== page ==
Although they developed a mutual respect and admiration over time, with Bruschi this season calling Harrison an "irreplaceable part" and Harrison calling Bruschi "the heart and soul" of the Patriots' defense, it wasn't exactly the case when Harrison first joined the team as a free agent in 2003.
Bruschi admitted that Harrison's presence in the locker room created some initial awkwardness, if not outright resentment.
"When Rodney came here there were tough times here," Bruschi said. "I mean, Lawyer Milloy was still here and Lawyer Milloy got released right away, so I think I had a little animosity in my mind from Lawyer Milloy leaving, so I really couldn't develop my relationship with Rodney."
When Harrison signed a six-year contract, the Patriots had Milloy under contract and wanted him to renegotiate his deal during the offseason. When Milloy refused to budge, the Patriots released him Sept. 2, which only added to the tension between Bruschi and Harrison.
"Of course, through time, maybe it took a couple of months after that, Rodney and I became good friends," Bruschi added. "We joke around now and we call each other `B-Fam' all the time. That's how much we love each other as brothers. That's a relationship that you cherish when you play this game."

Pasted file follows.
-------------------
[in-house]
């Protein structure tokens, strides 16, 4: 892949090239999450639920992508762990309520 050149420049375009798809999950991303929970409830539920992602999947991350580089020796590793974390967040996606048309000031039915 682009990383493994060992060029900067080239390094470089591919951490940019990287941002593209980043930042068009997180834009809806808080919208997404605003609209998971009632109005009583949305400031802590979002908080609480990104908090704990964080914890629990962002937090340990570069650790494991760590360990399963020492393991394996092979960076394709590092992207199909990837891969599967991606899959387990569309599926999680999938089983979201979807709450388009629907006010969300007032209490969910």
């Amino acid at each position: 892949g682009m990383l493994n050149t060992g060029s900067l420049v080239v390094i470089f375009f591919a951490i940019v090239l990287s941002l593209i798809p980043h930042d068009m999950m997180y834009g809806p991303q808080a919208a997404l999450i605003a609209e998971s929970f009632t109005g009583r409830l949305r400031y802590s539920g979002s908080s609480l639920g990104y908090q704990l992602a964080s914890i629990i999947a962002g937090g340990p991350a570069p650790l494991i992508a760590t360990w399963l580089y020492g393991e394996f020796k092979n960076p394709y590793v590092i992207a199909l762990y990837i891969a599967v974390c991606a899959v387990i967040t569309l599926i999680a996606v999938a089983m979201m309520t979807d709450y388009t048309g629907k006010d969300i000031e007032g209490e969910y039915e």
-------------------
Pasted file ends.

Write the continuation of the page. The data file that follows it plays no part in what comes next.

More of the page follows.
As Harrison cemented his role in the secondary, he strengthened his bond with his teammates.
In his first season in New England, Harrison returned to the Super Bowl for the first time since since 1994. However, Harrison broke his arm late in the Patriots' 32-29 victory over the Carolina Panthers in Super Bowl XXXVIII. Afterward, he was spotted on the field at Reliant Stadium, weeping tears of joy.
The following season, Harrison earned his second Super Bowl ring when he helped the Patriots clinch a 24-21 victory over the Philadelphia Eagles in Super Bowl XXXIX in Jacksonville, Fla., intercepting Donovan McNabb for the second time with nine seconds left. Another celebration ensued.
Those emotions, however, were replaced by fear and frustration when Harrison suffered a season-ending left knee injury in the third game of the 2005 season at Pittsburgh, a costly 23-20 victory.